The draw of the 2015 Women's World Cup will take place in Canada's capital of Ottawa on Saturday, with all previous champions present among the 24 teams who have qualified for the final tournament.
The cup itself will take place in June and July 2015 across six of Canada's greatest cities, and as reported by Reuters' Steve Keating, the controversy surrounding the use of artificial pitches in some venues will not will not stand in the way of the tournament taking place.
Oddschecker have released their first odds for the 2015 Women's World Cup ahead of the draw:
|2015 Women's World Cup Odds|
With the draw taking place in less than a week, here are some predictions regarding Saturday's event.
Europe Will Lose Third Seed to Brazil
FIFA have yet to release the official seedings for the draw, as reported by the Equalizer's Jeff Kassouf, with one of the organisation's spokespersons confirming the procedure will be announced during a press conference on Friday.
The teams will be split into six groups of four teams, meaning the top six teams will be seeded for the draw. Hosts Canada will receive the top seed, and according to FIFA's latest rankings, the remaining seeds should go to the USA, Japan, Germany, France and Sweden.
It's highly unlikely FIFA will move forward with three seeds going to the top European teams and none to a team from South America, however. Brazil are next on the list, and it's possible the organising committee passes over the Swedes to hand the sixth seed to the Brazilians.
Avoiding an early exit for some of the top nations not based in Europe will be one of FIFA's top priorities—giving the Brazilians a top seed makes sense from that perspective.
Artificial Turf Will Be a Thing
Reigning FIFA Player of the Year Nadine Angerer confirmed the players are focused on the ongoing lawsuit regarding the use of artificial turf at the tournament, but a boycott is not in order, via Keating:
Our focus right now is on the lawsuit, none of us talked about anything beyond that.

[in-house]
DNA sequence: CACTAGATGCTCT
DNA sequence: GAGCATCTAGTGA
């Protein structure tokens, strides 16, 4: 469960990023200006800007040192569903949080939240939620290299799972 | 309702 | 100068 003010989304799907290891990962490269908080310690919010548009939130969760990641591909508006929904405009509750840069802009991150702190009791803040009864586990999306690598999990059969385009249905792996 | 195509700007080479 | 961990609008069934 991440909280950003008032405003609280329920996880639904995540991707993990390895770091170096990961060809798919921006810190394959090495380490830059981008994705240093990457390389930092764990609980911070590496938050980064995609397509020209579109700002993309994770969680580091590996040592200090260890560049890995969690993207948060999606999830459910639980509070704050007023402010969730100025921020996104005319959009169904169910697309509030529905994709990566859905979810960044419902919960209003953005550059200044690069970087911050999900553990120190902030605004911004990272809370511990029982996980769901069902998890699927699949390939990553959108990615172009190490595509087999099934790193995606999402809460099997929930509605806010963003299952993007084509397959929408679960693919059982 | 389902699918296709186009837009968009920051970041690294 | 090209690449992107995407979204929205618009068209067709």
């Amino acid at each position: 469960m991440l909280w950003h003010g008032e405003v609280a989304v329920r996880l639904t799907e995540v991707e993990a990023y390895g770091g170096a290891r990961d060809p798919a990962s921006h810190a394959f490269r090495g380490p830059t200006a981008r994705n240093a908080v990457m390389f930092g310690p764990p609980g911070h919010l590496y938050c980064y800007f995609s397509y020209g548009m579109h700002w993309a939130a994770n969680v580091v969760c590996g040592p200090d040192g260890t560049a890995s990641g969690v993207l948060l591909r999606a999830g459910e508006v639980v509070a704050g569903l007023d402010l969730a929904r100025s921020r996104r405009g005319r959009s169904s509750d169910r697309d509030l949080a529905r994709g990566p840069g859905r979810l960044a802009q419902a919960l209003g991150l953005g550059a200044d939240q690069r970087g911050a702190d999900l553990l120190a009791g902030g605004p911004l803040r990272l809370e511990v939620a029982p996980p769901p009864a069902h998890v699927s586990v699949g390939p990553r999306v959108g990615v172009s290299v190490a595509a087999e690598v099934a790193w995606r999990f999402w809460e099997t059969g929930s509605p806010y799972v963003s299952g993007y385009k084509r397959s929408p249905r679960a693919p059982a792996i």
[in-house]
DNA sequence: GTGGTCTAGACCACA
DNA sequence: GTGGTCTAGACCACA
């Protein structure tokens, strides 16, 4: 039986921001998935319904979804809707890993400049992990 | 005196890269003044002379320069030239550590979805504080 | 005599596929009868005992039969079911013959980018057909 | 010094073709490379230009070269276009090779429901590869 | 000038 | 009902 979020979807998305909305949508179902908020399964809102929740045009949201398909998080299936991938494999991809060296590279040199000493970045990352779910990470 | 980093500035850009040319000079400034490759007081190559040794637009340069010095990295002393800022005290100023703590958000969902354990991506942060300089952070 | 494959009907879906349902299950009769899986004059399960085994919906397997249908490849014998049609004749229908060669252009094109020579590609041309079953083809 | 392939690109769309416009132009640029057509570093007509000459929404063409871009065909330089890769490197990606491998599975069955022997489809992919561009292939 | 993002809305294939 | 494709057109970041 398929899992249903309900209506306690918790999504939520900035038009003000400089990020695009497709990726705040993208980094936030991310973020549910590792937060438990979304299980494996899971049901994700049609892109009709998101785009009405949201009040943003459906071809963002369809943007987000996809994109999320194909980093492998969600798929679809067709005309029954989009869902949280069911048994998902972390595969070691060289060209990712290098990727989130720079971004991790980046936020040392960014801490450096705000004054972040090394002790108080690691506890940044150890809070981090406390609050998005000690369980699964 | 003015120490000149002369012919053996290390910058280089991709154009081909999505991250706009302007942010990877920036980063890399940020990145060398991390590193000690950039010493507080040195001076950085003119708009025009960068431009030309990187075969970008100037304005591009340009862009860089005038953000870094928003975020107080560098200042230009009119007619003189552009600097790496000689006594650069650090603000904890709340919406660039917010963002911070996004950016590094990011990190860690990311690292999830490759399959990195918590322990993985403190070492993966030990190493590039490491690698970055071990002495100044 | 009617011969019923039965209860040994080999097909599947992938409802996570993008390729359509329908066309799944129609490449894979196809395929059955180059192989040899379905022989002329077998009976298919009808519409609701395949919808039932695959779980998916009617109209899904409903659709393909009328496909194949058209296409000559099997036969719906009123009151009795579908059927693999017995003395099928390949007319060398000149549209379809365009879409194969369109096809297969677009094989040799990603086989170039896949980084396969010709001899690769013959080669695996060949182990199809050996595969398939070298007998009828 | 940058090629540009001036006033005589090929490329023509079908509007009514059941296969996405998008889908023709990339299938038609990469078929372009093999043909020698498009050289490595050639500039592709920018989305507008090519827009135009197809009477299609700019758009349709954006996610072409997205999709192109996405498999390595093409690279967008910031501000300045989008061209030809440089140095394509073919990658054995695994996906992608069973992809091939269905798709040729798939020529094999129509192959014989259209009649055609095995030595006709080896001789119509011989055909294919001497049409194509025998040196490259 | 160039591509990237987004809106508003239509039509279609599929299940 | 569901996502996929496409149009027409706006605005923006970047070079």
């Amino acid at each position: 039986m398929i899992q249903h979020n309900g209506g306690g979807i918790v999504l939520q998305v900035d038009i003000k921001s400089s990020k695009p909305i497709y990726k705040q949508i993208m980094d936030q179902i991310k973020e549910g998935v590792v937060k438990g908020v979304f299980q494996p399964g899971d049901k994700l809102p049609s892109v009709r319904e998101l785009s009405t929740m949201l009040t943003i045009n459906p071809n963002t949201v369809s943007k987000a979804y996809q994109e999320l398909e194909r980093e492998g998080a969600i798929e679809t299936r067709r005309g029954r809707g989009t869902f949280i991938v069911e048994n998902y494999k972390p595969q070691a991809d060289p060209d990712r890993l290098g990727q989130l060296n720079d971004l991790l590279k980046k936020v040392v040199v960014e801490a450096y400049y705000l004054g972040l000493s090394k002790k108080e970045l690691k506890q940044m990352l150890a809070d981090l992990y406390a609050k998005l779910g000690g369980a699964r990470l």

FIFA and the Canadian Soccer Association should give us the best opportunity to play our game. But we have never ever talked about a boycott of the World Cup.
The controversy arose when it became clear several of the venues will be using artificial turf as opposed to natural grass, something the players are opposed to due to the higher risk of injury.
The matter was further complicated when it became clear not all venues would have the turf—questions regarding an unfair competitive advantage arose, as some of the players have no experience on the new surface whatsoever.
Most importantly, however, the players see it as a case of discrimination, as explained by one of the attorneys for the women's lawsuit, David Wright (per Keating):
We feel this is a clear-cut case of discrimination. Most fundamentally it is simply a differential degrading treatment to the women. Elite men play on grass, elite women are being told turf is good enough for them.
The discussion has lost some of its intensity in the past few weeks, but after the conclusion of the draw, expect said intensity to return. At least one or two of the top teams will be drawn into a group which will play its matches on the turf, and if the USA or Germany are among the unlucky few, the top players will make their opinions clear.